Saturday, March 10, 2012

My BFF, The Romanian, had a heart attack

I have been putting off posting this for a few days until she could tell her family back in Romania, but now that it is out and her sister knows, I can.

Monday night, I called my BFF and asked her if she wanted to come over for dinner.  She said she was tired and she'd pass.  At 2:30am, she sent me a cryptic message asking me to pick up her dog, Tinkerbell, from her house because she was worried about her.  She (The Romanian, not Tinkerbell) wouldn't answer her phone.  A few cryptic messages (several in Romanian - WTF?) later, she told me she was in Mubarak hospital after having a heart attack.

She's younger than I am.  She's had problems with high blood pressure and cholesterol and has been taking meds for it.

Ok, so we all think we can "sneak" foods once in a while when we know we're not supposed to.  So, she had an omelet for dinner and then had severe chest pains.  She called her son who was out with the guys and he immediately called an ambulance.

The ambulance (in Salmiya) arrived in approximately 5 minutes. Her son arrived right after.  The technicians (I don't think they could have been paramedics) sprayed something under her tongue and told her that if she didn't feel better in an hour, to call them back.  Her son drove her to the hospital.  The ER doctor told her that she was having a heart attack and emergency services should have taken her immediately to the hospital.  (Mark has a very interesting post on 2:48am blog about emergency services in Kuwait and how high-tech they have become - ergo the 5 min response time; however now it is time to get the employees up to the level of their equipment.)  They almost cost her her life.

She's a heavy smoker, so this is a huge wake-up call to her.  When she decides to do something, she is as stubborn as a mule about it, so I know she is going to take this very seriously. She's already told me that MY lifestyle is about to change to suit hers;  that's fine except for the refreshing drinks.  It will be good for me, I'm sure.

Her doctor (who has the same name as The Man) told her that they are seeing more and more heart attacks of young people in Kuwait - people in their late 20's and 30's - because of the lifestyle here.  High cholesterol,  fatty foods and lack of exercise.  I look around at some of these guys with what appear to be 9-month-pregnant bellies, smoking cigarettes and wonder how they are still on their feet.  Anyhoo, maybe this is my wake-up call too - start living better.

The Romanian is doing much better.  For the first several days, they had her on some kind of morphine mixture for the pain and did literally round-the-clock tests.  It is a blockage of one artery and they think it is from high cholesterol.  She's been on a drip to and blood thinners to remove the blockage and they have checked to determine if there should be another course of action (angioplasty or whatever).  So far, it looks good; that it was a mild heart attack that can be cleared without anything invasive.  Inshallah.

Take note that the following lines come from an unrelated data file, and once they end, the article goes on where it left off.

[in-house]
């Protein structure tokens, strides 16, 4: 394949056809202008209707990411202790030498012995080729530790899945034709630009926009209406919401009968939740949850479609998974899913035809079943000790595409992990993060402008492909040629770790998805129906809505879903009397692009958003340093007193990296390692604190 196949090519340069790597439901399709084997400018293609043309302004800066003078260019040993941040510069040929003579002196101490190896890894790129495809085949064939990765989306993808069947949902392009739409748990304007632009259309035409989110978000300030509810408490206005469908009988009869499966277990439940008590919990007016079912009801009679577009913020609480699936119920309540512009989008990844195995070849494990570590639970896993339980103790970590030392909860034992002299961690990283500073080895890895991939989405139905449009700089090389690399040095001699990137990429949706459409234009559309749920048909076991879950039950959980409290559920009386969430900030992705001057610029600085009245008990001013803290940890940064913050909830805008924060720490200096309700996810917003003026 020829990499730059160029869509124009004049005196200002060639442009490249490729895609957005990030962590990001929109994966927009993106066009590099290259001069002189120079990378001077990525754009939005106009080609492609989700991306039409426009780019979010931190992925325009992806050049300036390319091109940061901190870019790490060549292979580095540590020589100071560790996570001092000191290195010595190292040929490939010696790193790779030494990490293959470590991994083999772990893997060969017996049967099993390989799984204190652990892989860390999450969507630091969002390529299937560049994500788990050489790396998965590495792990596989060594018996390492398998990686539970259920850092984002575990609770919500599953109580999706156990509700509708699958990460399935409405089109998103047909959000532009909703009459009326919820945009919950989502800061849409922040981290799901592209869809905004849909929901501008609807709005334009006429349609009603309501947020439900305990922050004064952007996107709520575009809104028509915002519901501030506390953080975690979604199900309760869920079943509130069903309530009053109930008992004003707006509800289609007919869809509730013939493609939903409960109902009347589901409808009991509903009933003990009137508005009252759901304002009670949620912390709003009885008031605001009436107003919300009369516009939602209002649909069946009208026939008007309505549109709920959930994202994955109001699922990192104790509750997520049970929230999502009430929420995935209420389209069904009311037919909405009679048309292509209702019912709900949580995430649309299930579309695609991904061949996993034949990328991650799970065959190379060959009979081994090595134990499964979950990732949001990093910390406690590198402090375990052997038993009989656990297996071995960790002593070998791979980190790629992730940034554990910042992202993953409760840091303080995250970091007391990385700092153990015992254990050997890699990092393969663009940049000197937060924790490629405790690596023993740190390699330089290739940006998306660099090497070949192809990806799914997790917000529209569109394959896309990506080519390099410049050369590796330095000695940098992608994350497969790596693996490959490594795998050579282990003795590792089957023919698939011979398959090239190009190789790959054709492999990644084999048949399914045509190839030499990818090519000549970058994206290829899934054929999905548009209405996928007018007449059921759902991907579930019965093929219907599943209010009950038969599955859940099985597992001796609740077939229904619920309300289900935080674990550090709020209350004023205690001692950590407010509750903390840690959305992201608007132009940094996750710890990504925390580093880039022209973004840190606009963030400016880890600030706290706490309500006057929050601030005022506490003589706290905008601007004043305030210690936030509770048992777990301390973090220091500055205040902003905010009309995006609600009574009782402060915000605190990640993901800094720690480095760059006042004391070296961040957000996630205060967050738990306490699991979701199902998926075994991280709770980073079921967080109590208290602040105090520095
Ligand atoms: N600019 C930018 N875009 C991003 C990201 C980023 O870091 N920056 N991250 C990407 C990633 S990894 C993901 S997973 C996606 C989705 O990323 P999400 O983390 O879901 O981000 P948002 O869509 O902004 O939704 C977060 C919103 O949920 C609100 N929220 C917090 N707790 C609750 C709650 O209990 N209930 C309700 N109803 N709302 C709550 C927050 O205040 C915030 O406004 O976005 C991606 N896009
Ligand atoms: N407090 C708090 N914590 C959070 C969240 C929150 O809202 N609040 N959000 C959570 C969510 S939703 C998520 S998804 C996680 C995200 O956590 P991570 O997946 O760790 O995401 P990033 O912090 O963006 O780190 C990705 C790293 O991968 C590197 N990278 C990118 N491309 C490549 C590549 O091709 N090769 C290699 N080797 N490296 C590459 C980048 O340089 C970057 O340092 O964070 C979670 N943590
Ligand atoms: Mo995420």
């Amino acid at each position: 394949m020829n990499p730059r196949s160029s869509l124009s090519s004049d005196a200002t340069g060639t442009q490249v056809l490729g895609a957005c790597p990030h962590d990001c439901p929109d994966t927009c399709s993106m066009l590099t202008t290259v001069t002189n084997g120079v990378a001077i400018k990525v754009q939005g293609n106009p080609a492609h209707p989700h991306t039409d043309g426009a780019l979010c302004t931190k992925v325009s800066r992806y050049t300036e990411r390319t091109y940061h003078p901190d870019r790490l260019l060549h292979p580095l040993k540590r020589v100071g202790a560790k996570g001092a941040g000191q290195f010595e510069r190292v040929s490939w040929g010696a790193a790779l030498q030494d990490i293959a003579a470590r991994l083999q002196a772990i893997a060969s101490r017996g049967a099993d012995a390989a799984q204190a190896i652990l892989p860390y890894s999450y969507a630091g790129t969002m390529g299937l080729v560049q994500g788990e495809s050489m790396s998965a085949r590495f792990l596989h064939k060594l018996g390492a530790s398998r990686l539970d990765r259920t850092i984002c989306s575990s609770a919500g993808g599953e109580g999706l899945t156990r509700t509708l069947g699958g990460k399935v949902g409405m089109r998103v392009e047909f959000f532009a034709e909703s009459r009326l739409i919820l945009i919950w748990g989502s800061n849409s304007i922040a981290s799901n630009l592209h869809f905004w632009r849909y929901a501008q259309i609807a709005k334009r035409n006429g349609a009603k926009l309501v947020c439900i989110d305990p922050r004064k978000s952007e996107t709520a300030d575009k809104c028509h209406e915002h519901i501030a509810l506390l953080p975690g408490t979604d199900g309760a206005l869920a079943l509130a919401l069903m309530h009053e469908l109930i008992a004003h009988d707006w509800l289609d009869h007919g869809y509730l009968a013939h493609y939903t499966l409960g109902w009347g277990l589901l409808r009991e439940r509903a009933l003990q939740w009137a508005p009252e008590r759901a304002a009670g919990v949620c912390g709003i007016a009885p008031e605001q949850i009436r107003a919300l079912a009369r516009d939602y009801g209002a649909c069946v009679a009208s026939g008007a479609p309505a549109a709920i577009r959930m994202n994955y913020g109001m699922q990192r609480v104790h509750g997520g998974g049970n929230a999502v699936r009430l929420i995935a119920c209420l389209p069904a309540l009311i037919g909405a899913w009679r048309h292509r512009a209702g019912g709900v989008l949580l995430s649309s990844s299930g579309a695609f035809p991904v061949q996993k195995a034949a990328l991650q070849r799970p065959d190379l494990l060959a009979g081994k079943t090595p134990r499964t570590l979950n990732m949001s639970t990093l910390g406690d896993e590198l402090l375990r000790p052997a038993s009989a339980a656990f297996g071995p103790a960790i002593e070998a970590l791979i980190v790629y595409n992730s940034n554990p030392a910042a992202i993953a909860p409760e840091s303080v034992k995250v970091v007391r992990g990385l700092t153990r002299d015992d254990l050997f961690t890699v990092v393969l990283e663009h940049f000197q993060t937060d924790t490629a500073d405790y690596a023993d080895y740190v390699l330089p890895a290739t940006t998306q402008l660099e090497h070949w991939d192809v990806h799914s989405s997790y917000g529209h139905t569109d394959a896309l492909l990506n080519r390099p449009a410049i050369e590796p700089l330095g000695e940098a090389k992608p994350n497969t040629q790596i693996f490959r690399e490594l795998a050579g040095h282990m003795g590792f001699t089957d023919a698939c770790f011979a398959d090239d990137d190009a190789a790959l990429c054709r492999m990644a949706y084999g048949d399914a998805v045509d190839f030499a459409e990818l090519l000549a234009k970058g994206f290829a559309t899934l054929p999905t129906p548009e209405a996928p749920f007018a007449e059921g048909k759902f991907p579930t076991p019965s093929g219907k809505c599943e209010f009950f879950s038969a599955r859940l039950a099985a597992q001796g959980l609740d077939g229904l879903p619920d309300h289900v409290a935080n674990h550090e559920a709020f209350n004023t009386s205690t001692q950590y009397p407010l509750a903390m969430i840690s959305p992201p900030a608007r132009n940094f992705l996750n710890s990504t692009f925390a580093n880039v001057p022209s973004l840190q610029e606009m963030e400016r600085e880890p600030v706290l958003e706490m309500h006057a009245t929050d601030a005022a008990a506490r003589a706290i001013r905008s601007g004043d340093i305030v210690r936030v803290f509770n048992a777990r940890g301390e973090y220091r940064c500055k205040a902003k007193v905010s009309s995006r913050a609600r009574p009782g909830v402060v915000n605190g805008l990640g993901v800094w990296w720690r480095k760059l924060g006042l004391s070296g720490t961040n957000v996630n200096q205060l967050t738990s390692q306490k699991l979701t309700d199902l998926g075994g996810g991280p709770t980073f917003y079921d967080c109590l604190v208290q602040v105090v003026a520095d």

And now for a
Got Civil ID?  Kuwait has a universal healthcare system

Lots of Western expats come to Kuwait and get private insurance and think that is the only way to go.  You've got a favorite doctor at International Clinic or Mowasat and think you're set.  You pay your deductible (and more) without ever even considering the national universal Kuwait healthcare system.  If you have a civil ID, a full  blood work-up at the local Kuwaiti clinic in your area is 2KD.  Not covered under my private insurance, the same full blood work-up cost me 100KD at a private clinic.  (Dental care is also treated at local clinics - look into it.)

First, find out where to go in your community; both clinic and hospital.  It is determined by the address on your civil ID.

Also - the health care The Romanian has received at Mubarak Hospital has been OUTSTANDING (from the time she arrived to the young, professional Kuwaiti nutritionists/dieticians who come in every day at 1pm to train her how to adjust her lifestyle).  My friend, Bobaliscious, had a similar good experience at Al-Sabah, and yet another American friend recently at Adan Hospital.  We visited Al-Bahar Center (specializes in eyes) and the treatment both the Romanian and I got there was excellent.

I am here to tell you:  Healthcare in Kuwait has improved dramatically over the past few years and most people speak English and are very willing to assist you (even the porters at Mubarak Hospital walked me right to The Romanian's room and were very friendly).

IF (God forbid) you or anyone you know needs emergency care for heart problems, the government hospitals are THE ONLY hospitals who have the latest equipment to deal with cases. Don't just get in your car and run over to a private hospital; you may be wasting valuable life-saving time and they will only charge you for the use of one of their ambulances to transport you to a government hospital.

And by the way, ambulance service in Kuwait is free; dial 112 and  INSIST that they take you to the hospital or you will report them.  There is no shame in going to the hospital and having it be a false-alarm.  It would be worse if, as in my BFF's case, it was something serious and they didn't take you.

Wastah helps tremendously.  This is yet another reason why, foreign people in Kuwait, you should make and retain friendships with Kuwaitis.  They know the best doctors/dentists in the areas and if something bad happens, you might be able to score an upgrade to a private room or better treatment.  But just remember, wastah is a 2-way street.  You can't just drop people (use them) once they've helped you.  Remember your friendships. It isn't (always) like you owe them something in return, but even kindness or a returned favor in some small way will do it.  (I know a few Americans who have been  helped through Kuwaiti friends and their wastah and the Americans haven't figured this rule out; burning bridges that could help them cross over a problem in the future.  Bad juju.)